Make sure to use this approach with your children when they return home from games or practices complaining of muscle soreness. Trust my experience - they are intrigued by the novelty of an "ice bath".
Sore muscles? Maybe reach for the ice instead of the heat next time.
Wednesday, July 7, 2010
Looking for a new bike? Don't purchase one before you read this post.
Matt Russ recently wrote a post on www.active.com that makes some very valid points to consider as you're shopping. The main point he makes is making sure to consult with a trusted bike expert for your fit versus making your decision based on some computer analysis.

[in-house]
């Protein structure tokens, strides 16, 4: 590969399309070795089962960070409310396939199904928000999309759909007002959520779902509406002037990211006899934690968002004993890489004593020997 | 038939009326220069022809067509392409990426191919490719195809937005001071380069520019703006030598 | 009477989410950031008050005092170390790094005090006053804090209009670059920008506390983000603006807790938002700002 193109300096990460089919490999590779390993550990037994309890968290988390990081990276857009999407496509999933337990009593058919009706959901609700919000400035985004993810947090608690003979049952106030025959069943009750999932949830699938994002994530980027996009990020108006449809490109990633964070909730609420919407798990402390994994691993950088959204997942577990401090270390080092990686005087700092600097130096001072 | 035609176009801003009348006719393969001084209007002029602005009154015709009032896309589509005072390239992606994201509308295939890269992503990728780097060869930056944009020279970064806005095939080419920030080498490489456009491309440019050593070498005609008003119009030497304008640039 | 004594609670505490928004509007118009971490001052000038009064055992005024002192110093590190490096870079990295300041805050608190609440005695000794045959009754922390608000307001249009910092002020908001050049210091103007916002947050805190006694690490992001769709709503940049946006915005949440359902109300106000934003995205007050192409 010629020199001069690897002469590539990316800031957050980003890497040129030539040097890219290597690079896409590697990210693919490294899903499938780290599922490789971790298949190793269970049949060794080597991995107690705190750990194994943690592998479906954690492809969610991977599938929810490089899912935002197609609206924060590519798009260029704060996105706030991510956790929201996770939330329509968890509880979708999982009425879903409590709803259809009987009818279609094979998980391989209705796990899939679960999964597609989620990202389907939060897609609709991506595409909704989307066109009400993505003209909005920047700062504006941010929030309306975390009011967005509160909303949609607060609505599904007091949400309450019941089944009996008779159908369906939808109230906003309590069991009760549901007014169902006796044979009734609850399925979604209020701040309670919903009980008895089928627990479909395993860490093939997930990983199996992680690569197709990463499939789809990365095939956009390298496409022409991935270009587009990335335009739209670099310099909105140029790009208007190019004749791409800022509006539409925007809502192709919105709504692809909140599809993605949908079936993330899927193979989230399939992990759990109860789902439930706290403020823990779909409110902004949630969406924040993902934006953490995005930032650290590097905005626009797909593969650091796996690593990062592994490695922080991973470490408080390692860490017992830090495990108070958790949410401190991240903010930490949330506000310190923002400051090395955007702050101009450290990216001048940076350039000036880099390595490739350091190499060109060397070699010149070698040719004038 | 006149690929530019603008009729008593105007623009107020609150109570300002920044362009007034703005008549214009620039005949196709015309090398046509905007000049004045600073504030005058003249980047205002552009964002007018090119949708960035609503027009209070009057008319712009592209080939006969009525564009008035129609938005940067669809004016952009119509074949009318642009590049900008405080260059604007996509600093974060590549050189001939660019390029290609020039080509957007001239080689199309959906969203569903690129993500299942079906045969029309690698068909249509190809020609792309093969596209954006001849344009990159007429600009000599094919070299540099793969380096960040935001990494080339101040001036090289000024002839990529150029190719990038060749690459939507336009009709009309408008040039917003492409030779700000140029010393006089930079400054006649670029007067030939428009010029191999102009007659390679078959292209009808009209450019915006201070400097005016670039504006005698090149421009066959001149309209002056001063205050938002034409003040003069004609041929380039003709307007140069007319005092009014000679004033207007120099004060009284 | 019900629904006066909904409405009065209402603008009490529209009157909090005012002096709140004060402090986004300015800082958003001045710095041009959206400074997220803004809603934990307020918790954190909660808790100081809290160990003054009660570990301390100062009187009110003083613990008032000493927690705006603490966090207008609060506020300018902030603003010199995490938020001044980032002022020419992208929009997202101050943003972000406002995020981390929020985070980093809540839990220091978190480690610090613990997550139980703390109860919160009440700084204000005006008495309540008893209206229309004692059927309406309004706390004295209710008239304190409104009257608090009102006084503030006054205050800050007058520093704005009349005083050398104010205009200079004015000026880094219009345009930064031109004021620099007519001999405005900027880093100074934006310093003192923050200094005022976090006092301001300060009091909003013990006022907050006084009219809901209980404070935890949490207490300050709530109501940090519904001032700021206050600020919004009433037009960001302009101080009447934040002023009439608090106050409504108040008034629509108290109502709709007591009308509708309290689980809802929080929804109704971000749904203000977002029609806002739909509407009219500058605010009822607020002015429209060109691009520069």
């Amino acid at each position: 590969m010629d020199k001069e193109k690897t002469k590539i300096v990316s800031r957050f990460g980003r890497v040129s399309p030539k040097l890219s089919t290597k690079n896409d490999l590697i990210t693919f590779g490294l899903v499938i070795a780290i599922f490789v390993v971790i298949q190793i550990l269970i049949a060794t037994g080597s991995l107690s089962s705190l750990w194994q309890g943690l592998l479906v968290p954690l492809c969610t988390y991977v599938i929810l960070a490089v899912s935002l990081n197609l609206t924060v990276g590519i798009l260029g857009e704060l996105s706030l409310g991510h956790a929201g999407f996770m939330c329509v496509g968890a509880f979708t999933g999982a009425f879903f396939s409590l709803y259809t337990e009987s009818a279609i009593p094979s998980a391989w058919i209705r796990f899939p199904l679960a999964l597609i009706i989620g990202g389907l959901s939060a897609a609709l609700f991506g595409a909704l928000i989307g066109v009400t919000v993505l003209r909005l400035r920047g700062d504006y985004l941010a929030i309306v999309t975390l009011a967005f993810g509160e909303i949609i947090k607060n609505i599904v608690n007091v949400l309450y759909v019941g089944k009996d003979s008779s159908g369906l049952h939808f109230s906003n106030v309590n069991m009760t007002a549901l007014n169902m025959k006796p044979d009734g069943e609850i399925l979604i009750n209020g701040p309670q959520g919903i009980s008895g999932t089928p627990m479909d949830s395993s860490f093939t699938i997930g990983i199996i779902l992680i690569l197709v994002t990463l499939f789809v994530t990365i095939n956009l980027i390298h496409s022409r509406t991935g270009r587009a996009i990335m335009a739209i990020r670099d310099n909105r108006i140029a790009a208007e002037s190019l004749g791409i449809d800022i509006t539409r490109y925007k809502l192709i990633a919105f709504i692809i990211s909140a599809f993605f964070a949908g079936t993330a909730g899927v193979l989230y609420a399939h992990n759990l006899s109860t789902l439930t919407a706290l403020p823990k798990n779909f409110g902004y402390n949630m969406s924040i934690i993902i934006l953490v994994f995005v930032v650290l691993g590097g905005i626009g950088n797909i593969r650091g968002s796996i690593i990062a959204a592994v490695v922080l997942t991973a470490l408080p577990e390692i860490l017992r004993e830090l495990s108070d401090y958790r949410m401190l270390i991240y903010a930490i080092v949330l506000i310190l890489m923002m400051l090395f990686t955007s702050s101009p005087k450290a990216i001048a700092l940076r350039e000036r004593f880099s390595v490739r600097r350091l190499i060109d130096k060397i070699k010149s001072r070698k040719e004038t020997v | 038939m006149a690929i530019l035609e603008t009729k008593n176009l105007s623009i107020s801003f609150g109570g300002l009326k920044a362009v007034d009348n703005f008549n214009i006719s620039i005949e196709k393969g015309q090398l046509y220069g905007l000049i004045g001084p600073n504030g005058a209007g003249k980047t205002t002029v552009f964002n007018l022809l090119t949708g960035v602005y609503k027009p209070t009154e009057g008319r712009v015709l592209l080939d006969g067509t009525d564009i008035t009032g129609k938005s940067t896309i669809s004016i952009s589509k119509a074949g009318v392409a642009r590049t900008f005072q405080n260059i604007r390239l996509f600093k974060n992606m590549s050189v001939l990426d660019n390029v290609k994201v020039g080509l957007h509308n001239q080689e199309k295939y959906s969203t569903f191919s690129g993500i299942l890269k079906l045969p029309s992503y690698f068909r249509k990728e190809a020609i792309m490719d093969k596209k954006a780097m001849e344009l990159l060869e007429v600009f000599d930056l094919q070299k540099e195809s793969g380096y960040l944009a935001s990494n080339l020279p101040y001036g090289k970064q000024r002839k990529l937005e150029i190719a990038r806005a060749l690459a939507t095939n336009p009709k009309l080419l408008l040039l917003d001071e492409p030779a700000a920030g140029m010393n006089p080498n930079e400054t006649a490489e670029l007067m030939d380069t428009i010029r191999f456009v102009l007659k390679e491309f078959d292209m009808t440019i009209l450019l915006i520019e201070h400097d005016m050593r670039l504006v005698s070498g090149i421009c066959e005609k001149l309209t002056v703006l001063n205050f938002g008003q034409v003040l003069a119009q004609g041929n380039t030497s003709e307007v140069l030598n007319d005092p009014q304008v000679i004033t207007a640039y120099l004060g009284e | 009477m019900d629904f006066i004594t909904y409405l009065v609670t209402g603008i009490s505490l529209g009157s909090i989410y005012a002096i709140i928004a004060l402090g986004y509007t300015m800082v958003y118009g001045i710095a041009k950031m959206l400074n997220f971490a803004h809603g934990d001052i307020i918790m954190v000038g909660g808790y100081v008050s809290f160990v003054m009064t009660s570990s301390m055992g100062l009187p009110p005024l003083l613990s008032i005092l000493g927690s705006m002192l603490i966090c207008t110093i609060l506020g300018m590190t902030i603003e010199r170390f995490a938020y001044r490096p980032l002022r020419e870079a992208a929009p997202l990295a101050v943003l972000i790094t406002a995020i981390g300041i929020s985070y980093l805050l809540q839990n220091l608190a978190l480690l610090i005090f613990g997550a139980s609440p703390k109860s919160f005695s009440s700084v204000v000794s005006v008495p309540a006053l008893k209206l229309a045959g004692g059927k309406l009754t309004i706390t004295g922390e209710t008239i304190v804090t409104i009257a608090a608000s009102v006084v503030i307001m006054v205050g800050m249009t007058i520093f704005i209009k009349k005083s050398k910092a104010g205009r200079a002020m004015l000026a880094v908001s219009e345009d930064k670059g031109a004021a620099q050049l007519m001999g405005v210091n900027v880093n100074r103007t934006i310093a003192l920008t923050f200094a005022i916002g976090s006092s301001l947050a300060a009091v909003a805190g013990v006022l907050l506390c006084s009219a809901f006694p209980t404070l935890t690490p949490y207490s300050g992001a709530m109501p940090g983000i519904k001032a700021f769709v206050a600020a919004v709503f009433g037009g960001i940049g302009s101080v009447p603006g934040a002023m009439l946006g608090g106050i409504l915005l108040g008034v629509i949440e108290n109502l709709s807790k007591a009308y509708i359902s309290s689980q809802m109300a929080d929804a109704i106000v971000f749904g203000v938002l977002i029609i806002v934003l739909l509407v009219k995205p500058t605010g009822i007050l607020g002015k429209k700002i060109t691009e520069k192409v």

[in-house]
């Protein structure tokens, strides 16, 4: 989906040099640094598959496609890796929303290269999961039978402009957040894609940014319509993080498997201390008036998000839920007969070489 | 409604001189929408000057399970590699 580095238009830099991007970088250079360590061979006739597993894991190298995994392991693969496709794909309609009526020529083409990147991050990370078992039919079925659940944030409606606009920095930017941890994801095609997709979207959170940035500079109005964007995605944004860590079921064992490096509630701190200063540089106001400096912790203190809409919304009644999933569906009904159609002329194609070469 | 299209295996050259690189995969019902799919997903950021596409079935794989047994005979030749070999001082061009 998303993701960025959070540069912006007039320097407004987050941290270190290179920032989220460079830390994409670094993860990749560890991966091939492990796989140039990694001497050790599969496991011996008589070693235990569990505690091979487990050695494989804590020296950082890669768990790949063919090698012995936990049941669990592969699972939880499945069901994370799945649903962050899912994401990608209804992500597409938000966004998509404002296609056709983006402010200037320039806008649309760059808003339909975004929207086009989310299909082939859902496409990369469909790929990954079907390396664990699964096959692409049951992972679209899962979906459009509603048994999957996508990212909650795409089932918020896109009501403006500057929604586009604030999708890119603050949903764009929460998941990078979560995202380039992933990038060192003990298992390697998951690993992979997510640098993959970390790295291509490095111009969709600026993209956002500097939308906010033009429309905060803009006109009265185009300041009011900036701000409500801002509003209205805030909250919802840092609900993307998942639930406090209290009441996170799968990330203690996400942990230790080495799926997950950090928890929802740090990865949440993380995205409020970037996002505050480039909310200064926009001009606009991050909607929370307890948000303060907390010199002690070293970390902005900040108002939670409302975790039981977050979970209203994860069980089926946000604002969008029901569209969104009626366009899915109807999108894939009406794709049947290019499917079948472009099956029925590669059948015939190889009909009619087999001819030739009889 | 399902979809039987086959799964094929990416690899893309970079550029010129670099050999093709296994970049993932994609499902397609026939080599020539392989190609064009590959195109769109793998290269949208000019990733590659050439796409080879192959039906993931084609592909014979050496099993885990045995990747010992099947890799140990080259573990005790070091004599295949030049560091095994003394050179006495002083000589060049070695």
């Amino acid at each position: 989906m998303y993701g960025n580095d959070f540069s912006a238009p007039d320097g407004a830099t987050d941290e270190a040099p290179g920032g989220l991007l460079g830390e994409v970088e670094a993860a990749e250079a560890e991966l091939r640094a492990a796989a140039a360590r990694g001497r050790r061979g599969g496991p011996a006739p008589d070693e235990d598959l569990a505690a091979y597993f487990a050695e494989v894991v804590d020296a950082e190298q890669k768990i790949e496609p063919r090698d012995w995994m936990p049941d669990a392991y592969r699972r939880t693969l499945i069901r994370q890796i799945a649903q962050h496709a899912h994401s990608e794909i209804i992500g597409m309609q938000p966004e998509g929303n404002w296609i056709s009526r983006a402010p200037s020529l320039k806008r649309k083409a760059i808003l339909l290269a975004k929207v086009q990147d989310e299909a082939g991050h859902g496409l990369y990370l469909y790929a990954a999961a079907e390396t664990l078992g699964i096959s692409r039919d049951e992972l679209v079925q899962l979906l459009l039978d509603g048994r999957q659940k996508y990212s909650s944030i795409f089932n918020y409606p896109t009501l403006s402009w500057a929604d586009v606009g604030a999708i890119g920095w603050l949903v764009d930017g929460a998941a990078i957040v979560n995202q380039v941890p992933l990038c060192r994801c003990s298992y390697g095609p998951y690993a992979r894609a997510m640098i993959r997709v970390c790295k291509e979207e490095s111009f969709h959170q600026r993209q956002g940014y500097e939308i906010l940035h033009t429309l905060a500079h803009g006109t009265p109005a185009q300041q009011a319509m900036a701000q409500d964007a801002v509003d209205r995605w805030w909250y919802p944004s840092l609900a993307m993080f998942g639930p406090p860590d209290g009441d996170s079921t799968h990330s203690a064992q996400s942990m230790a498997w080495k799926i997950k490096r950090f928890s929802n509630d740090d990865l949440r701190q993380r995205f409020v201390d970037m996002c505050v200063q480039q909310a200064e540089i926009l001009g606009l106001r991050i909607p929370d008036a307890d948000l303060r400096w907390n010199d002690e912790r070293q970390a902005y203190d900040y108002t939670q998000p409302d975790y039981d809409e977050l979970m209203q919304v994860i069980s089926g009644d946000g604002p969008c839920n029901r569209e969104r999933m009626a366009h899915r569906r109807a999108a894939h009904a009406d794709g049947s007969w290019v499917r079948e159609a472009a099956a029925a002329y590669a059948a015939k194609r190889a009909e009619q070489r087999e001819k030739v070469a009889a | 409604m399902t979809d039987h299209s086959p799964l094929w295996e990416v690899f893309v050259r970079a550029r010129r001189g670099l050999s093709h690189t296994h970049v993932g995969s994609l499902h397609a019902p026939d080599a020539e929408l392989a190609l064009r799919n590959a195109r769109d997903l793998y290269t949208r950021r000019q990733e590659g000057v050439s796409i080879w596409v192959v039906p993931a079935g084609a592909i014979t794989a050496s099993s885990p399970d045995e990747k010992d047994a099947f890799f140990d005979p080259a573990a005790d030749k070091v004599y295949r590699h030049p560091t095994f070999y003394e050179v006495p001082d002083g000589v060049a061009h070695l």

Most communities feature great shops with professionals who are passionate about making sure you have the right fit and that you're not purchasing too much bike for your money. Seek out your friends' advice on the best places to shop to find these individuals.
Read before you buy!
Friday, July 2, 2010
Hopefully, you are well on your way to completing your first triathlon event of the season. Perhaps you've already done one . . . or two and you're ready for another!
Well, hold on to your bike. Before you get too over your head and risk an injury, check out this series of articles from www.active.com about injury prevention for triathletes. There are a variety of articles covering overtraining, asthma, injury prevention and other topics.
Having overstepped my boundaries last year and getting slapped with a knee injury in the fall, this is SMART reading.
I'm taking a few days off from posting, so we'll talk when I return!